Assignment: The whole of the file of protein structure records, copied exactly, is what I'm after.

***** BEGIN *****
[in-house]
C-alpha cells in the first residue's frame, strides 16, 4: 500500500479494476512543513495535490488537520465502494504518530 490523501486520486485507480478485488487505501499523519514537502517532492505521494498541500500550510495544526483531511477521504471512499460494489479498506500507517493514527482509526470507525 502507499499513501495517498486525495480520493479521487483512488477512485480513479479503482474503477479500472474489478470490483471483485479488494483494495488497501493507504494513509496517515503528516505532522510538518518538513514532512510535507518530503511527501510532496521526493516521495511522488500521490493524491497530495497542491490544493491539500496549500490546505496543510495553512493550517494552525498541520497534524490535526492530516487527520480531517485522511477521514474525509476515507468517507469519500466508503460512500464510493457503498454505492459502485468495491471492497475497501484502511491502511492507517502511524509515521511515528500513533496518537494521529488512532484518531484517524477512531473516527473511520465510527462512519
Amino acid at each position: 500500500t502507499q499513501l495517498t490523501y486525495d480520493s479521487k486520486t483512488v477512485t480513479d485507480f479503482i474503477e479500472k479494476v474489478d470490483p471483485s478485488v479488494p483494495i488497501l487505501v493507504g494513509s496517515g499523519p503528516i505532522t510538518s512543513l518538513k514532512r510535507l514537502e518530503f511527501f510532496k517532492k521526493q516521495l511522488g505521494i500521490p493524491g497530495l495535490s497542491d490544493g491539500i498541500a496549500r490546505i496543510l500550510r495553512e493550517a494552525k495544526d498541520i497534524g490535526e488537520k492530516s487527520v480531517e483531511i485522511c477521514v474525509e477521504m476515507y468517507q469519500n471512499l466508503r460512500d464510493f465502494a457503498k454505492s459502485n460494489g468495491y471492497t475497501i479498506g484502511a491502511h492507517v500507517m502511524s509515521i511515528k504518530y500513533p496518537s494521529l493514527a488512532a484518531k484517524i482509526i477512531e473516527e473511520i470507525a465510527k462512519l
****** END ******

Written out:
[in-house]
C-alpha cells in the first residue's frame, strides 16, 4: 500500500479494476512543513495535490488537520465502494504518530 490523501486520486485507480478485488487505501499523519514537502517532492505521494498541500500550510495544526483531511477521504471512499460494489479498506500507517493514527482509526470507525 502507499499513501495517498486525495480520493479521487483512488477512485480513479479503482474503477479500472474489478470490483471483485479488494483494495488497501493507504494513509496517515503528516505532522510538518518538513514532512510535507518530503511527501510532496521526493516521495511522488500521490493524491497530495497542491490544493491539500496549500490546505496543510495553512493550517494552525498541520497534524490535526492530516487527520480531517485522511477521514474525509476515507468517507469519500466508503460512500464510493457503498454505492459502485468495491471492497475497501484502511491502511492507517502511524509515521511515528500513533496518537494521529488512532484518531484517524477512531473516527473511520465510527462512519
Amino acid at each position: 500500500t502507499q499513501l495517498t490523501y486525495d480520493s479521487k486520486t483512488v477512485t480513479d485507480f479503482i474503477e479500472k479494476v474489478d470490483p471483485s478485488v479488494p483494495i488497501l487505501v493507504g494513509s496517515g499523519p503528516i505532522t510538518s512543513l518538513k514532512r510535507l514537502e518530503f511527501f510532496k517532492k521526493q516521495l511522488g505521494i500521490p493524491g497530495l495535490s497542491d490544493g491539500i498541500a496549500r490546505i496543510l500550510r495553512e493550517a494552525k495544526d498541520i497534524g490535526e488537520k492530516s487527520v480531517e483531511i485522511c477521514v474525509e477521504m476515507y468517507q469519500n471512499l466508503r460512500d464510493f465502494a457503498k454505492s459502485n460494489g468495491y471492497t475497501i479498506g484502511a491502511h492507517v500507517m502511524s509515521i511515528k504518530y500513533p496518537s494521529l493514527a488512532a484518531k484517524i482509526i477512531e473516527e473511520i470507525a465510527k462512519l